Extremist groups and their ideologies have increasingly become a cause for concern in the United States. Among these concerns is the potential for military veterans to be more inclined toward radical positions.
However, recent research conducted by the RAND Corporation suggests that support for extremism among military veterans is not on the rise compared to the general public.
In fact, the study indicates that veterans are less likely, overall, to back these groups.
The RAND Corporation, a nonprofit research organization, conducted a survey among a nationally representative group of military veterans to investigate their support for extremist groups like the Proud Boys or Antifa. The results revealed that support for such groups among veterans is generally lower than rates reported in previous surveys of the general U.S. population.
While support for extremist beliefs varied among veterans, it was found that veteran support for QAnon was lower than that of the general public.
Lead author Todd C. Helmus, a senior behavioral scientist at RAND, stated in a news release, “We found no evidence to support the notion that the veteran community, as a whole, exhibits higher rates of support for violent extremist groups or extremist beliefs than the American public. However, our findings do suggest work still may be needed to make sure veterans are not susceptible to being recruited by those with extremist ideologies.”
In all, fewer veterans expressed support for Antifa and white supremacists compared to the general U.S. population. Similarly, support for the Proud Boys and the QAnon conspiracy theory was lower among veterans. However, a small percentage of respondents did express support for black nationalist groups.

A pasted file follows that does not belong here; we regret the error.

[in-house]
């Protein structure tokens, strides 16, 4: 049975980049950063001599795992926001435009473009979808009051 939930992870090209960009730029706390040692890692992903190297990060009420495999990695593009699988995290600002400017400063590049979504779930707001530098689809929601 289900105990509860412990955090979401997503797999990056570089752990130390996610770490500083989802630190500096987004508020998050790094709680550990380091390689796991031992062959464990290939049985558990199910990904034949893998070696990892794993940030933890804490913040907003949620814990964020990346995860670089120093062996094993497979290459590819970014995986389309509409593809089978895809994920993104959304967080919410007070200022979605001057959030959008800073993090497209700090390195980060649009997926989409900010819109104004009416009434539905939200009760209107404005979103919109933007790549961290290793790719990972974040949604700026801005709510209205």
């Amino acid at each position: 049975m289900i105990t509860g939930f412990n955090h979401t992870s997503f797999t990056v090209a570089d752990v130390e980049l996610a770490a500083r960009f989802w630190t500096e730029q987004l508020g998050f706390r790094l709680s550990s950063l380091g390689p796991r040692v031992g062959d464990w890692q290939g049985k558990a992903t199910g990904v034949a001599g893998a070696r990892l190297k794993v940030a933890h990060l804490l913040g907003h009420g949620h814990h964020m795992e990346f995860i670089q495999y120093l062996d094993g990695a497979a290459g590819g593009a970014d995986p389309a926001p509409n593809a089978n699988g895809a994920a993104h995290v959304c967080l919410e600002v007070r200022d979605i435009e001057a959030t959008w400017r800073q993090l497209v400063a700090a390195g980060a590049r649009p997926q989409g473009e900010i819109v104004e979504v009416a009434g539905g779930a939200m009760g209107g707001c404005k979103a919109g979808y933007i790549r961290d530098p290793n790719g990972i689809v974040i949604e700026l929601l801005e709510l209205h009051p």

However, although veterans’ support for overall extremism falls below that of the general public, their support for the Great Replacement theory appeared to be comparable to the general population.
Notably, veterans of the U.S. Marine Corps expressed the highest levels of support for both extremist groups and beliefs.
The concern over the radicalization of the veteran community has grown, particularly following the attack on the U.S. Capitol in January 2021. Reports following the incident confirmed the involvement of a significant number of individuals with military affiliations. Military veterans are often targeted for recruitment by extremist groups due to their skills, experience, and perceived legitimacy within these organizations.
Furthermore, the demographics of the veteran population, including a higher representation of males and Whites compared to the general U.S. population, are associated with right-wing extremism. Understanding these complexities, the RAND researchers conducted the first nationally representative survey to analyze veterans’ views on extremism and extremist groups.
The survey, which included 989 veterans who previously served on active duty, explored attitudes towards extremist groups such as Antifa, the Proud Boys, and white supremacist groups. It also examined support for the QAnon ideology, political violence, and the xenophobic Great Replacement theory.
It is essential to emphasize that the vast majority of veterans do not support or engage in extremist activities. They have made tremendous sacrifices in serving their country and should be recognized for their contributions. However, it is crucial to remain vigilant and address any potential vulnerabilities within the veteran community that could be exploited by extremist groups.